Patching Tutorial
Patching Tutorial
Patching Tutorial

Patching Tutorial

By . Last revised Oct 25, 2016.

Patching?

One of the great things about getting into video game emulation is that (1) you can play games in English that were never officially released in English, and (2) play your favorites games in a whole new way with ROM hacks. ROM hacks such as hacks that increase the game's difficulty, rearrange all the stages to create an entirely new game, or replace the dialogue with perverted humor. In any case, to have these experiences you need to apply an IPS patch to a video game ROM.

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Video Tutorial

I've created a video tutorial with the directions posted on this page:

Patching Tutorial on YouTube

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Auto Patching with ZSNES, Snes9X, & Visual Boy Advance

All you need to do is make sure the game and its English patch have the same file name (don't change their file extensions). They both must be unzipped and in the same folder. And that's it :) ZSNES/SNES9X/Visual Boy Advance will automatically patch them together when you load up the ROM. Here's an example:

Sample of patching file renaming

And here are some step by step directions to make things more clear:

  1. Unzip/extract the ROM from its zip file. The ROM file has either an SMC or FIG file extension (for SNES), or GBA file extension (for Game Boy Advance).
  2. Unzip/extract the contents of the English patch's zip file. The English patch is the file with the IPS file extension.
  3. Rename the English patch to match the name of the ROM. (As displayed in the above image with the big blue arrow)
    *If the file extensions are NOT showing, go here for directions on how to show them. (Not required but makes it easier to destinguish between the files)
  4. That's it, you're done :) Load up the game and it'll be English.

If there's more than one patch: Read the ReadMe file contained within the English patch's zip file to learn of the purpose of each patch. But if you download the patch from my site, then look under the patch's download link for a note, it'll tell you the exact patch you need to use.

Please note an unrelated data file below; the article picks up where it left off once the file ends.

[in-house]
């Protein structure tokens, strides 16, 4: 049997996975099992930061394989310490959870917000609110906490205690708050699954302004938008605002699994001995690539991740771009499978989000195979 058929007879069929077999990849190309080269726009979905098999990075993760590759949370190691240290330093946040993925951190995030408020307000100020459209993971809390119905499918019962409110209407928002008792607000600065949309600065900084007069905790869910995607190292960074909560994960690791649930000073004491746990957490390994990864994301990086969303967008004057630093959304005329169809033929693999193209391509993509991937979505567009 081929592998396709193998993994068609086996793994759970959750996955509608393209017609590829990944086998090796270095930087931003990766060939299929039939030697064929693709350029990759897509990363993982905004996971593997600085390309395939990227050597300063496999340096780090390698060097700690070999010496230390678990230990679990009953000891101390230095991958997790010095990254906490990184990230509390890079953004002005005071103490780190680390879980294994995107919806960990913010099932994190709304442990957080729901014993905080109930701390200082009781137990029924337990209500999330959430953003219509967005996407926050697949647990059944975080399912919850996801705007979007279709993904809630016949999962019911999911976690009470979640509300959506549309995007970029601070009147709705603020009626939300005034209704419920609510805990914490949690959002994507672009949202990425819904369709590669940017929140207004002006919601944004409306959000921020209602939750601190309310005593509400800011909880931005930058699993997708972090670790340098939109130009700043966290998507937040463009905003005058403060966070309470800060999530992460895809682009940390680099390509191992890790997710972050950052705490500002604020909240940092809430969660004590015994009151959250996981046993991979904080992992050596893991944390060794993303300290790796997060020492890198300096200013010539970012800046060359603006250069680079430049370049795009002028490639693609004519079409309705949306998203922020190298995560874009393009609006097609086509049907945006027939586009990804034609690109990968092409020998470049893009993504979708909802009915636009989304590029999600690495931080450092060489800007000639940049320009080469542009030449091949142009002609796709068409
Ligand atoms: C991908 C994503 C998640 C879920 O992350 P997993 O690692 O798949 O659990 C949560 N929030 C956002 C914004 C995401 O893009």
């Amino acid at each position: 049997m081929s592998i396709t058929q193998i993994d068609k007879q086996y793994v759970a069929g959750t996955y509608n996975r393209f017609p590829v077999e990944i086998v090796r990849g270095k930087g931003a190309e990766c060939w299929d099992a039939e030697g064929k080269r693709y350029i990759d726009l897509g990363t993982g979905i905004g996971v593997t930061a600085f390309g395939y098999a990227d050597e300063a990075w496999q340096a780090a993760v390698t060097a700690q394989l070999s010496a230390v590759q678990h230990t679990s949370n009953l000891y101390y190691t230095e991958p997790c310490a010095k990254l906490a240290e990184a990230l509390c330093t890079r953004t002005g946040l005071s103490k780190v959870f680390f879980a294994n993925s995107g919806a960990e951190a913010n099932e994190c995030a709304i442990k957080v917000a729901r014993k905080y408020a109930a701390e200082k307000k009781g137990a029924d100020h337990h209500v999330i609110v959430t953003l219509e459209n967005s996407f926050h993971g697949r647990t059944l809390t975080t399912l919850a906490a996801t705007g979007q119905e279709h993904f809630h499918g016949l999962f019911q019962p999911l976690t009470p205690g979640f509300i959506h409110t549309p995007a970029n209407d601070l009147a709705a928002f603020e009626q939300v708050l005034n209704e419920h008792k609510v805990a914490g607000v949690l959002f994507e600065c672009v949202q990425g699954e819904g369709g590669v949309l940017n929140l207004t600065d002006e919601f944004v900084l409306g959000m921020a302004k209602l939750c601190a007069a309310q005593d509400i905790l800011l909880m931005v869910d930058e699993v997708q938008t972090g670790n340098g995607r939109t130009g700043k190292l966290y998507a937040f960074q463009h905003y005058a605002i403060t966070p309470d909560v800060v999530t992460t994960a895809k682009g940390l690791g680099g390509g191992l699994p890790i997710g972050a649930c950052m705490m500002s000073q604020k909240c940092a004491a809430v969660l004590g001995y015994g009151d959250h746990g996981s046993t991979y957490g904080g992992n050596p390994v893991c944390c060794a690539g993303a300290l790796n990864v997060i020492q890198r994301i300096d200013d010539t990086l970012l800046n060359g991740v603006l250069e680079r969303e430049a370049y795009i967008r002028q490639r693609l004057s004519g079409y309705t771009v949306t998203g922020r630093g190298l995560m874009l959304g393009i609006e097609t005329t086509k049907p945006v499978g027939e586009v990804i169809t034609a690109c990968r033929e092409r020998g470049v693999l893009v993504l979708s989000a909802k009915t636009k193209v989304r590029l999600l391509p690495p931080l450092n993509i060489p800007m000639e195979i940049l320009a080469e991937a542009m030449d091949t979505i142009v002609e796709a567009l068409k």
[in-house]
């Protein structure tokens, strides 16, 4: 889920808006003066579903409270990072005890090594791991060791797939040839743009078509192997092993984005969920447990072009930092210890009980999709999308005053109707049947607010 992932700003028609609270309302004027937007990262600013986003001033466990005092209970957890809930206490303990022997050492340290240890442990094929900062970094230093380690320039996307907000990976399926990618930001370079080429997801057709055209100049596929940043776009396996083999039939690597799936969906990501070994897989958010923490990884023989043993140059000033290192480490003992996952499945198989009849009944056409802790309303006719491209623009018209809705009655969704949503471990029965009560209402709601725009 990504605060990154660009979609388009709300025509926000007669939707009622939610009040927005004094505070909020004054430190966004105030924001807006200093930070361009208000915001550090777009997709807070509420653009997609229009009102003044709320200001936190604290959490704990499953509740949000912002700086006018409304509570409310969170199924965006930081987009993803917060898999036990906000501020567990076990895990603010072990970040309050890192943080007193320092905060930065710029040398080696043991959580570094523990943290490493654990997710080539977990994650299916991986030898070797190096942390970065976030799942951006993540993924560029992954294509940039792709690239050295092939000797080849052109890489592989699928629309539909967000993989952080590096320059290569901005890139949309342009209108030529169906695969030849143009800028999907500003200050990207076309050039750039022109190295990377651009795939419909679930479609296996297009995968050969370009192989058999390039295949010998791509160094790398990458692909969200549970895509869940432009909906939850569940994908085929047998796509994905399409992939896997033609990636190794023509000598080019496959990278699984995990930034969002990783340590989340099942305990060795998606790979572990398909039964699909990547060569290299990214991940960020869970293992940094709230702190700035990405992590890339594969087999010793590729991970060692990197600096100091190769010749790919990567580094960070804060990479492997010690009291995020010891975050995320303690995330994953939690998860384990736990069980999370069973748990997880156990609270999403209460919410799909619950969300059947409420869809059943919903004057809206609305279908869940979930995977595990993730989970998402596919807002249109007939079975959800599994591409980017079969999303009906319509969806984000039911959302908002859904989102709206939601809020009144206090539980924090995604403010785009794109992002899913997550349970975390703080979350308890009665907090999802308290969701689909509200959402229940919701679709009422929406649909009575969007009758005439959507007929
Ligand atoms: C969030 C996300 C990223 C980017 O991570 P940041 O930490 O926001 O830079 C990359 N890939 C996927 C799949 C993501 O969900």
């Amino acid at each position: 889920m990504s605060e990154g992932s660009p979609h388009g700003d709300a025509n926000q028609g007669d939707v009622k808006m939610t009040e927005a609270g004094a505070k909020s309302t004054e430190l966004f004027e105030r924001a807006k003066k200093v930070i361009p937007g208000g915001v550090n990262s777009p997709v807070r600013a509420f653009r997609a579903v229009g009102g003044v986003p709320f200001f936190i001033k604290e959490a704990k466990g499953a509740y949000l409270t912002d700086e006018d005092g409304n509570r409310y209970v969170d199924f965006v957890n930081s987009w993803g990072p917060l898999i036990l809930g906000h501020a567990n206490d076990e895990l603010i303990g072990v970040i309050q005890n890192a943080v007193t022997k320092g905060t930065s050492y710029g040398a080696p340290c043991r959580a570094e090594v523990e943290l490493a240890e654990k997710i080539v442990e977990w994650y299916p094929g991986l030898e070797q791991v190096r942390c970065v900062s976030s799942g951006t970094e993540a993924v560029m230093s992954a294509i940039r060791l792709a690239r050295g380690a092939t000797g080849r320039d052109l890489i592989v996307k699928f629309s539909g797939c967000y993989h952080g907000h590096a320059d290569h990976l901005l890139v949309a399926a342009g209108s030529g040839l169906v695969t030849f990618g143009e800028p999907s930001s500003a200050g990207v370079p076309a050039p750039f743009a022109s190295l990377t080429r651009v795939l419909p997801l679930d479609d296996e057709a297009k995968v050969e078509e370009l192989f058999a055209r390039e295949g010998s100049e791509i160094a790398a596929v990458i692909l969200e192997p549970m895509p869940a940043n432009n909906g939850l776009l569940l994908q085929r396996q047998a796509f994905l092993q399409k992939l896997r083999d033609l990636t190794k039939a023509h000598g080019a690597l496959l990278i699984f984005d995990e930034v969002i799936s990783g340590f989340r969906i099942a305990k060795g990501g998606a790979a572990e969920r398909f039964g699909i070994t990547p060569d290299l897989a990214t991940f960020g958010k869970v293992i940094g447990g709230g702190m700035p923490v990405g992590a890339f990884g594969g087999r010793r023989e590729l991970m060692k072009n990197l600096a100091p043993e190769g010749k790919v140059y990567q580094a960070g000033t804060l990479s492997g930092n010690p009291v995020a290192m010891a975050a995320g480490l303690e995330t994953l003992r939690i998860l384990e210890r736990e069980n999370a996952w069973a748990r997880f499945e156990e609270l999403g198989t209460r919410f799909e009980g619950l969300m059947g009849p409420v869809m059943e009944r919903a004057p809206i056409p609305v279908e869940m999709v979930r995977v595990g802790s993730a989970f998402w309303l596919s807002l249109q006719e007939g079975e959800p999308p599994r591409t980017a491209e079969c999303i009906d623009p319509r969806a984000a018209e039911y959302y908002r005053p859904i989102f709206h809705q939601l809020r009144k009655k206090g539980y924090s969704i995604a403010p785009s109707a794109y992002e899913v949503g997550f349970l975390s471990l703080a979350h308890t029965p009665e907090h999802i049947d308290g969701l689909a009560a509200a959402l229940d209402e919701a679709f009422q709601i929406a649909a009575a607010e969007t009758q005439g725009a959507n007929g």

Mac users: The Mac version of Snes9X has this auto-patching feature as well. But you can't have the patch in the same directory as the ROM, you need to move the patch over to the “IPS” folder.

Android/iOS users: Auto patching is not available on mobile devices.

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About Manual Patching & Patching Utility Download

With manual patching, the patch is permanently applied onto the ROM. Since manual patching is permanent it's best to keep a backup of your ROM just in case. The patching utility most people prefer is Lunar IPS. Click the following link to download it:

Some notes on manual patching:

  • One benefit with manual patching is that it allows you to put the ROM back in a zip file. This'll save space on your computer, versus SNES auto-patching which requires you to keep the ROM out of a zip file in order to work.
  • You have to use manual patching in cases where two patches need to be applied to a ROM. Of the games covered in my site, manual patching must be used to apply the English patch + the bug fix to "Front Mission", and the English patch + English dubbing patch to "Tales of Phantasia".

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How To Patch with Lunar IPS

Lunar IPSHere's how to use Lunar IPS:

  1. Make sure the patch is on your desktop and unzipped from its ZIP file. When you're ready, open Lunar IPS by double-clicking on Lunar IPS EXE.
  2. Click on the Apply IPS patch button.
  3. The “Select IPS File to Use” window will pop up.